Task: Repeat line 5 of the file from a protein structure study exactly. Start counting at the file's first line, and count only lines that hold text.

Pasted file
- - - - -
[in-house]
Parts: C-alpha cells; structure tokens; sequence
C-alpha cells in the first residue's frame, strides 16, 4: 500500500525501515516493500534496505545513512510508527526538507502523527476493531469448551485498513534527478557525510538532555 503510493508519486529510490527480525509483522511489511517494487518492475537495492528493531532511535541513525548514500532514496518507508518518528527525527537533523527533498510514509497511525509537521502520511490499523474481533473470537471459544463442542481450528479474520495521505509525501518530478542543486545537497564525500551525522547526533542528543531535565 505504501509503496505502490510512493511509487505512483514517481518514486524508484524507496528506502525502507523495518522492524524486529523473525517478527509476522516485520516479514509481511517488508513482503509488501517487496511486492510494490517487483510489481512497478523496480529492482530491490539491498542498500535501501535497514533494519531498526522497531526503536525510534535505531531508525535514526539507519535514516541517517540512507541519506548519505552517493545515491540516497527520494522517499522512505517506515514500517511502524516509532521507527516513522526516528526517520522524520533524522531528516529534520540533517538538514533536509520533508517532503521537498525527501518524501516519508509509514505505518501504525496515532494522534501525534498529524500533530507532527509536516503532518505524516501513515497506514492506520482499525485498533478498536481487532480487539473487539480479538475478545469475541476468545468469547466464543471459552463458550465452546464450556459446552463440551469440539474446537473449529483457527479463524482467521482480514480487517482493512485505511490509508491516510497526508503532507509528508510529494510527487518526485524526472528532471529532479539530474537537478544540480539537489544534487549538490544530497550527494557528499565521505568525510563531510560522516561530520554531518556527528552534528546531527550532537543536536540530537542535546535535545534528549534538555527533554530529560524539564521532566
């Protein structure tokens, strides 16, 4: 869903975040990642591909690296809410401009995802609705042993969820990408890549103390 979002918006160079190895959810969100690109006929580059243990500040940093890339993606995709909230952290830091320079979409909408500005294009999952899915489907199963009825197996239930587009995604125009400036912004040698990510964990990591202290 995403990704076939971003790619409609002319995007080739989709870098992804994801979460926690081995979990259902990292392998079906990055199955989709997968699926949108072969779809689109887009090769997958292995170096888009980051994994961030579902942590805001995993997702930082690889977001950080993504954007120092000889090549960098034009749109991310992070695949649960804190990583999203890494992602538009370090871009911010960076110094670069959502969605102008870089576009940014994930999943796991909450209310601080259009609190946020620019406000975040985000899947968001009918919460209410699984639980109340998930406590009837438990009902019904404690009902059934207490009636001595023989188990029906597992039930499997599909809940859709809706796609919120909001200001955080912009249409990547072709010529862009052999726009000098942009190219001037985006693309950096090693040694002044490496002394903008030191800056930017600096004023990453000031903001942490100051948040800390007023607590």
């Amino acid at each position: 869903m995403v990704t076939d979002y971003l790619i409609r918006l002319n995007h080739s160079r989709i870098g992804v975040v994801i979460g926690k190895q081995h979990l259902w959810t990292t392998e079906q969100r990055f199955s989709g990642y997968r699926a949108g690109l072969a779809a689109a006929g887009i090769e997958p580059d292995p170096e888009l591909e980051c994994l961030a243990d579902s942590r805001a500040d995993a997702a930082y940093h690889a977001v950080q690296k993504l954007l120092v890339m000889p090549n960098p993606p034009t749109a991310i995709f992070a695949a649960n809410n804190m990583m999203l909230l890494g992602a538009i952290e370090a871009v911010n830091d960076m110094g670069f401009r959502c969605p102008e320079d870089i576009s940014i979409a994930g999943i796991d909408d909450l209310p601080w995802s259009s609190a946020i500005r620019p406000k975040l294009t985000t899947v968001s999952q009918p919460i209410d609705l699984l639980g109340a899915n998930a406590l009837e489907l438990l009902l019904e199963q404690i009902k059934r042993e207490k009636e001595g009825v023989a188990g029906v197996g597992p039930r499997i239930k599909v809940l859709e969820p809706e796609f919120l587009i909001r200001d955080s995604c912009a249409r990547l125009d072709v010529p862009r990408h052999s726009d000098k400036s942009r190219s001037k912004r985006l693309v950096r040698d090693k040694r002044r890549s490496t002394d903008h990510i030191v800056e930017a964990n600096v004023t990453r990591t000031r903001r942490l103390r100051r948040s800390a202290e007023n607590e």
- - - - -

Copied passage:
């Amino acid at each position: 869903m995403v990704t076939d979002y971003l790619i409609r918006l002319n995007h080739s160079r989709i870098g992804v975040v994801i979460g926690k190895q081995h979990l259902w959810t990292t392998e079906q969100r990055f199955s989709g990642y997968r699926a949108g690109l072969a779809a689109a006929g887009i090769e997958p580059d292995p170096e888009l591909e980051c994994l961030a243990d579902s942590r805001a500040d995993a997702a930082y940093h690889a977001v950080q690296k993504l954007l120092v890339m000889p090549n960098p993606p034009t749109a991310i995709f992070a695949a649960n809410n804190m990583m999203l909230l890494g992602a538009i952290e370090a871009v911010n830091d960076m110094g670069f401009r959502c969605p102008e320079d870089i576009s940014i979409a994930g999943i796991d909408d909450l209310p601080w995802s259009s609190a946020i500005r620019p406000k975040l294009t985000t899947v968001s999952q009918p919460i209410d609705l699984l639980g109340a899915n998930a406590l009837e489907l438990l009902l019904e199963q404690i009902k059934r042993e207490k009636e001595g009825v023989a188990g029906v197996g597992p039930r499997i239930k599909v809940l859709e969820p809706e796609f919120l587009i909001r200001d955080s995604c912009a249409r990547l125009d072709v010529p862009r990408h052999s726009d000098k400036s942009r190219s001037k912004r985006l693309v950096r040698d090693k040694r002044r890549s490496t002394d903008h990510i030191v800056e930017a964990n600096v004023t990453r990591t000031r903001r942490l103390r100051r948040s800390a202290e007023n607590e």